<%@ namespace="System.Drawing" %>
The Master Directive
The Master directive specifies a page file as being the mater page.
The basic syntax for a sample MasterPage directive is:
<%@ MasterPage Language="C#" AutoEventWireup="true" CodeFile="SiteMater.master.cs" Inherits="SiteMaster" %>
The MasterType Directive
The MasterType directive assigns a class name to the Master property of a page, to make it strongly typed.
The basic syntax for a MasterType directive is:
<%@ MasterType attribute="value"[attribute="value" ...] %>
The OutputCache Directive
The OutputCache directive controls the output caching policies of a web page or a user control. We will discuss this directive in details, in data caching.
The basic syntax for a OutputCache directive is:
<%@ OutputCache Duration="15" VaryByParam="None" %>
The Page Directive
The Page directive defines the attributes specific to the page file for the page parser and the compiler.
The basic syntax for a Page directive is:
<%@ Page Language="C#" AutoEventWireup="true" CodeFile="Default.aspx.cs" Inherits="_Default" Trace="true" %>
The attributes of the Page directive are:
|AutoEventWireup||the Boolean value that enables or disables Page events that are being automatically bound to methods; for example, Page_Load|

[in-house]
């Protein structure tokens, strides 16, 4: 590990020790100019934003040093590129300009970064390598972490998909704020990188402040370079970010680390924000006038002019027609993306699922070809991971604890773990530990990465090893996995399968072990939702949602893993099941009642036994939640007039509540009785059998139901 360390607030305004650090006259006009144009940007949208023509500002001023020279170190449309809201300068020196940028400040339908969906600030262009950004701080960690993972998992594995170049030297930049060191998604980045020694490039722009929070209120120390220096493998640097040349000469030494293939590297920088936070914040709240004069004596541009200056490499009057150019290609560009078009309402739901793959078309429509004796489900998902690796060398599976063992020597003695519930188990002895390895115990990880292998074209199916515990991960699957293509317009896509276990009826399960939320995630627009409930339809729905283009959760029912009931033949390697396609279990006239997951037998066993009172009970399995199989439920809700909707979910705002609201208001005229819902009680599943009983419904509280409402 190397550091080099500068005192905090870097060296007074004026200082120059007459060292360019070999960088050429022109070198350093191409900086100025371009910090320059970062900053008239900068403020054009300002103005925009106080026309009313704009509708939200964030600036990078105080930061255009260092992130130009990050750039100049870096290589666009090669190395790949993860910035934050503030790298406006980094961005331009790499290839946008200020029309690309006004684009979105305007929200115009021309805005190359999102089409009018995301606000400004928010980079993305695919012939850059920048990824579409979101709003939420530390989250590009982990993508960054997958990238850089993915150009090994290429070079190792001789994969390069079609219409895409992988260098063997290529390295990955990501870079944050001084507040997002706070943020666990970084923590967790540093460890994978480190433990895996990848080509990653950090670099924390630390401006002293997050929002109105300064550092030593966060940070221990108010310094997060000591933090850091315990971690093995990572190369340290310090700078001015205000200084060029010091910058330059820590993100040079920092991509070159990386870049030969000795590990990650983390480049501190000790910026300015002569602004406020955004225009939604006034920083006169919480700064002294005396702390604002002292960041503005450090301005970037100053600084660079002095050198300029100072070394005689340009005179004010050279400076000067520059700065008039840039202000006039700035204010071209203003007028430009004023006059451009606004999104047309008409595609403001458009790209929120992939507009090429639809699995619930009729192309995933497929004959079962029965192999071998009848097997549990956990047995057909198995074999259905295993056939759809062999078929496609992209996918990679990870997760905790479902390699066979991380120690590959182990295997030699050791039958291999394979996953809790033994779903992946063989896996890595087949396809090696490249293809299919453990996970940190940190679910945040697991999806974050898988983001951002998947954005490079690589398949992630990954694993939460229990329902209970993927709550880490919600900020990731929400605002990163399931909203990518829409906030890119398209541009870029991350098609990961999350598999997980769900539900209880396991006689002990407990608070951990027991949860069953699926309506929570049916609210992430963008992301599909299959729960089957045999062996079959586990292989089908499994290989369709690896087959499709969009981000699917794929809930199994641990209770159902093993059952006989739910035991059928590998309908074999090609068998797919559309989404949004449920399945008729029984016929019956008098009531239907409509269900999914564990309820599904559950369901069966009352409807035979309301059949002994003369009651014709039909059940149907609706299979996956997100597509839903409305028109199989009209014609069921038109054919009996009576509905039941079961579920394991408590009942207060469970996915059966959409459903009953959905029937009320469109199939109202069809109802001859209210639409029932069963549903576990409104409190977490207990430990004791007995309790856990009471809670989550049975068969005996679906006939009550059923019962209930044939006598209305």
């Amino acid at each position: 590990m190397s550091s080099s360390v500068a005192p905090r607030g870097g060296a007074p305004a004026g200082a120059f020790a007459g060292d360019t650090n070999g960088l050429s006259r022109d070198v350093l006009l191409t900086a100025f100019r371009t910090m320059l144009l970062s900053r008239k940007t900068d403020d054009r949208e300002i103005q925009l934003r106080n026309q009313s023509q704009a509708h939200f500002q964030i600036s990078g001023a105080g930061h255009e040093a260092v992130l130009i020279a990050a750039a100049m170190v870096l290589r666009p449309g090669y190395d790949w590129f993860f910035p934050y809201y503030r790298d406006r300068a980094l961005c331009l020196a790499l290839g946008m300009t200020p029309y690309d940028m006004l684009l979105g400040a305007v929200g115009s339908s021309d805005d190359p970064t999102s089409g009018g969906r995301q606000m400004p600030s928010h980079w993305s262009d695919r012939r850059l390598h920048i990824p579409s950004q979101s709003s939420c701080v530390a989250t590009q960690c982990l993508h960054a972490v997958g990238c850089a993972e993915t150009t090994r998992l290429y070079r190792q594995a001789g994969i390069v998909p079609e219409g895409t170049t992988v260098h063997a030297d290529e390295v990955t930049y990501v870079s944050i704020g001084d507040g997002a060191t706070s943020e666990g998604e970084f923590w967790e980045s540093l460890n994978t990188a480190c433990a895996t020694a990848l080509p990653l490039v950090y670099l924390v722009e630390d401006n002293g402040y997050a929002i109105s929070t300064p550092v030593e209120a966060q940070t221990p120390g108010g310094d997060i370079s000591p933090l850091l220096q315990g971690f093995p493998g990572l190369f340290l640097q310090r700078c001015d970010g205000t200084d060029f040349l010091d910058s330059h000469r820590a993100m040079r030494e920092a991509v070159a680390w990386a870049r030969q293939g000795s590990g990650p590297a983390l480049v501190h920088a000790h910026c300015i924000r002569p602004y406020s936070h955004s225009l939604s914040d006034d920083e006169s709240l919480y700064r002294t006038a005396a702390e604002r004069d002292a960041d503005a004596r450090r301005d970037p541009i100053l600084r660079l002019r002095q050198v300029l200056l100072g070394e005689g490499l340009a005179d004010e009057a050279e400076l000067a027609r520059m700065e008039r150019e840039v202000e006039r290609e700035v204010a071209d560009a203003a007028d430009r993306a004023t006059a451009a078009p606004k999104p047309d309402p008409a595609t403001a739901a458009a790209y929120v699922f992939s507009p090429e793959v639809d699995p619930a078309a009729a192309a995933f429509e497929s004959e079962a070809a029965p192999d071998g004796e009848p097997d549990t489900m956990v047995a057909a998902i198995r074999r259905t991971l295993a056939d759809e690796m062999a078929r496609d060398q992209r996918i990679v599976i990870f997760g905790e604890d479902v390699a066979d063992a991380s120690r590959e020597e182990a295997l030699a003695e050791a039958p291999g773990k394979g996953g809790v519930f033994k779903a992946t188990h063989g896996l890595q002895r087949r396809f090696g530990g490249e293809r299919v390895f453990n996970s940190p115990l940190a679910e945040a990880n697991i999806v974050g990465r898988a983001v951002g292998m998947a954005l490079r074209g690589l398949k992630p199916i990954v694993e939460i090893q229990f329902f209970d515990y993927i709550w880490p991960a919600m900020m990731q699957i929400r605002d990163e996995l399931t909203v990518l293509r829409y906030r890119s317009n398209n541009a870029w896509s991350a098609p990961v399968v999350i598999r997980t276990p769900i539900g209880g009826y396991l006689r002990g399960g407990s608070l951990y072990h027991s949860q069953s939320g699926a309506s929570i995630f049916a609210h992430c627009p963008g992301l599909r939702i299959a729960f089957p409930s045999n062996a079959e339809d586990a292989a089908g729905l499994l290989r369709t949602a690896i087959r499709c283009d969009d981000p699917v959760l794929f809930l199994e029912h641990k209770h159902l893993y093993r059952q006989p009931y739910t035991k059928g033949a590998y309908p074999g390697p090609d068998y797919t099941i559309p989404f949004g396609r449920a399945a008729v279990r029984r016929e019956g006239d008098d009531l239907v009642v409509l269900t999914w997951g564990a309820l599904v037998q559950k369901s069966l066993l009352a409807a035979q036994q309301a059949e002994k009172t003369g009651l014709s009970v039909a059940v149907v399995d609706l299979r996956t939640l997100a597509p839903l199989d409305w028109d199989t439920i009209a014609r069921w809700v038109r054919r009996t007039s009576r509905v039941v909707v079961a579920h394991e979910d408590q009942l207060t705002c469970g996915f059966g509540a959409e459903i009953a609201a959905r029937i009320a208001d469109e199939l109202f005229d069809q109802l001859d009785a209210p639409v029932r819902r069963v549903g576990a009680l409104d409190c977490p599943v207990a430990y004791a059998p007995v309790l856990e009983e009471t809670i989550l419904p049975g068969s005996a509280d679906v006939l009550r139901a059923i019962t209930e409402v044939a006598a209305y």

|Buffer||the Boolean value that enables or disables HTTP response buffering|
|ClassName||class name for the page|
|ClientTarget||the browser for which server controls should render content|
|CodeFile||name of the code behind file|
|Debug||the Boolean value that enables or disables compilation with debug symbols|
|Description||text description of the page, ignored by the parser|
|EnableSessionState||enables, disables or makes session state read-only|
|EnableViewState||the Boolean value that enables or disables view state across page requests|
|ErrorPage||URL for redirection if an unhandled page exception occurs|
|Inherits||the name of the code behind or other class|
|Language||programming language for code|
|Src||file name of the code behind class|
|Trace||enables or disables tracing|
|TraceMode||indicates how trace messages are to be displayed – sorted by time or category|
|Transaction||indicates if transactions are supported|
|ValidateRequest||the Boolean value that indicates whether all input data is validated against a hardcoded list of values|
The PreviousPageType Directive
The PreviousPageType directive assigns a class to a page, so that the page is strongly typed.
The basic syntax for a sample PreviousPagetype directive is:
<%@ PreviousPageType attribute="value"[attribute="value" ...] %>
The Reference Directive
The Reference directive indicates that another page or user control should be compiled and linked to the current page.
The basic syntax for a sample Reference directive is:
<%@ Reference Page ="somepage.aspx" %>
The Register Directive
The Register derivative is used for registering the custom server controls and user controls.
The basic syntax for a sample Register directive is:
<%@ Register Src="~/footer.ascx" TagName="footer" TagPrefix="Tfooter" %>